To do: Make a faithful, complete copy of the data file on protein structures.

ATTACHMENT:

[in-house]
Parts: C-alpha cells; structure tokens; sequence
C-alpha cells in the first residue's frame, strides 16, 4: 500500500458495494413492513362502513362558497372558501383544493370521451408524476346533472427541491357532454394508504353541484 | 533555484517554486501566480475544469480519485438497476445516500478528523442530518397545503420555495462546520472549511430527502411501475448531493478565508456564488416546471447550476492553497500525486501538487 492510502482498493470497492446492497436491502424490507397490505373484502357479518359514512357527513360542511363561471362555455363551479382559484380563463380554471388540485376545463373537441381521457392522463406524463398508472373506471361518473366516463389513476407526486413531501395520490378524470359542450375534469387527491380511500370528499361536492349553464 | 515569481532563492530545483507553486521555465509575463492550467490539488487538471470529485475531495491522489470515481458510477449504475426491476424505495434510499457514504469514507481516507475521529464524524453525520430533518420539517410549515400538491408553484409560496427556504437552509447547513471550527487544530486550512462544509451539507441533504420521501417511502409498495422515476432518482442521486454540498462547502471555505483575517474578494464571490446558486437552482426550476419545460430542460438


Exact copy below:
[in-house]
Parts: C-alpha cells; structure tokens; sequence
C-alpha cells in the first residue's frame, strides 16, 4: 500500500458495494413492513362502513362558497372558501383544493370521451408524476346533472427541491357532454394508504353541484 | 533555484517554486501566480475544469480519485438497476445516500478528523442530518397545503420555495462546520472549511430527502411501475448531493478565508456564488416546471447550476492553497500525486501538487 492510502482498493470497492446492497436491502424490507397490505373484502357479518359514512357527513360542511363561471362555455363551479382559484380563463380554471388540485376545463373537441381521457392522463406524463398508472373506471361518473366516463389513476407526486413531501395520490378524470359542450375534469387527491380511500370528499361536492349553464 | 515569481532563492530545483507553486521555465509575463492550467490539488487538471470529485475531495491522489470515481458510477449504475426491476424505495434510499457514504469514507481516507475521529464524524453525520430533518420539517410549515400538491408553484409560496427556504437552509447547513471550527487544530486550512462544509451539507441533504420521501417511502409498495422515476432518482442521486454540498462547502471555505483575517474578494464571490446558486437552482426550476419545460430542460438